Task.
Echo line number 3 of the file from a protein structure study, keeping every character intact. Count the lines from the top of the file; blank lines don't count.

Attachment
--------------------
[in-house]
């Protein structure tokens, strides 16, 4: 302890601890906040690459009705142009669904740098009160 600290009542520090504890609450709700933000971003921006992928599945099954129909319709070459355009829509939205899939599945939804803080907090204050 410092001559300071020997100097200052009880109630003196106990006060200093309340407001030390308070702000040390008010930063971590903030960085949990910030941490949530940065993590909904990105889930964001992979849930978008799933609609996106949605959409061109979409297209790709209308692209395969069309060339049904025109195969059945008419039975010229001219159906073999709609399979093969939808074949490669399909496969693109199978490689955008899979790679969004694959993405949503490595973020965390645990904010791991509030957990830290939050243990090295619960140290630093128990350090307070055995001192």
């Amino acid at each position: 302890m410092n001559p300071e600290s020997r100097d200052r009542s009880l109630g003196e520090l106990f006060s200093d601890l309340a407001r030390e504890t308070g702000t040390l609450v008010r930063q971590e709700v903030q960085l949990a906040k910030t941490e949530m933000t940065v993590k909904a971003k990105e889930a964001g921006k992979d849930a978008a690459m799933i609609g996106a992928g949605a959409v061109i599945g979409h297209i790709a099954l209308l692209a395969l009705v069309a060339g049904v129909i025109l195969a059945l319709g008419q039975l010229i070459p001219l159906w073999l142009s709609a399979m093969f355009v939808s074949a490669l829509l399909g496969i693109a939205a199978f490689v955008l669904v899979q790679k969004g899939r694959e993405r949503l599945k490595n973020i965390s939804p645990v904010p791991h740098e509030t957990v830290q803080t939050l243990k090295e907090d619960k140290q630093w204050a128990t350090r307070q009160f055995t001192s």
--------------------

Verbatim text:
């Amino acid at each position: 302890m410092n001559p300071e600290s020997r100097d200052r009542s009880l109630g003196e520090l106990f006060s200093d601890l309340a407001r030390e504890t308070g702000t040390l609450v008010r930063q971590e709700v903030q960085l949990a906040k910030t941490e949530m933000t940065v993590k909904a971003k990105e889930a964001g921006k992979d849930a978008a690459m799933i609609g996106a992928g949605a959409v061109i599945g979409h297209i790709a099954l209308l692209a395969l009705v069309a060339g049904v129909i025109l195969a059945l319709g008419q039975l010229i070459p001219l159906w073999l142009s709609a399979m093969f355009v939808s074949a490669l829509l399909g496969i693109a939205a199978f490689v955008l669904v899979q790679k969004g899939r694959e993405r949503l599945k490595n973020i965390s939804p645990v904010p791991h740098e509030t957990v830290q803080t939050l243990k090295e907090d619960k140290q630093w204050a128990t350090r307070q009160f055995t001192s």